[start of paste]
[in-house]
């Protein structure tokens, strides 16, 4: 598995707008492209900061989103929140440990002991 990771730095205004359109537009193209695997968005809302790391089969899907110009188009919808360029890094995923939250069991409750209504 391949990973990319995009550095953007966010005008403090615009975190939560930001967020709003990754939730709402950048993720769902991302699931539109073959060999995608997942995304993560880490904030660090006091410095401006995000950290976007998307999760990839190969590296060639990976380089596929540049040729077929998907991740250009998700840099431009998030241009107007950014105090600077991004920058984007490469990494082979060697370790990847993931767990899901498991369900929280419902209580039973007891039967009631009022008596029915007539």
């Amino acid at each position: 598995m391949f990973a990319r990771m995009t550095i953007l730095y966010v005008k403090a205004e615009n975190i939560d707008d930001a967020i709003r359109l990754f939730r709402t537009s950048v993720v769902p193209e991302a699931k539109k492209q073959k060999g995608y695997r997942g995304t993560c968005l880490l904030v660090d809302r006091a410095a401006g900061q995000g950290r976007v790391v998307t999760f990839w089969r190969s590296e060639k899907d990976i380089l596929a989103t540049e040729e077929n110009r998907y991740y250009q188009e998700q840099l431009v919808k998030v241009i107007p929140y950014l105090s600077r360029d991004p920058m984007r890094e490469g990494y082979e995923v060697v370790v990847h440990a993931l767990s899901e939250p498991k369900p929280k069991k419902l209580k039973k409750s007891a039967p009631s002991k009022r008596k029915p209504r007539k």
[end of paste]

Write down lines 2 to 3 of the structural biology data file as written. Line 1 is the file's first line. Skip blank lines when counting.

């Protein structure tokens, strides 16, 4: 598995707008492209900061989103929140440990002991 990771730095205004359109537009193209695997968005809302790391089969899907110009188009919808360029890094995923939250069991409750209504 391949990973990319995009550095953007966010005008403090615009975190939560930001967020709003990754939730709402950048993720769902991302699931539109073959060999995608997942995304993560880490904030660090006091410095401006995000950290976007998307999760990839190969590296060639990976380089596929540049040729077929998907991740250009998700840099431009998030241009107007950014105090600077991004920058984007490469990494082979060697370790990847993931767990899901498991369900929280419902209580039973007891039967009631009022008596029915007539």
């Amino acid at each position: 598995m391949f990973a990319r990771m995009t550095i953007l730095y966010v005008k403090a205004e615009n975190i939560d707008d930001a967020i709003r359109l990754f939730r709402t537009s950048v993720v769902p193209e991302a699931k539109k492209q073959k060999g995608y695997r997942g995304t993560c968005l880490l904030v660090d809302r006091a410095a401006g900061q995000g950290r976007v790391v998307t999760f990839w089969r190969s590296e060639k899907d990976i380089l596929a989103t540049e040729e077929n110009r998907y991740y250009q188009e998700q840099l431009v919808k998030v241009i107007p929140y950014l105090s600077r360029d991004p920058m984007r890094e490469g990494y082979e995923v060697v370790v990847h440990a993931l767990s899901e939250p498991k369900p929280k069991k419902l209580k039973k409750s007891a039967p009631s002991k009022r008596k029915p209504r007539k």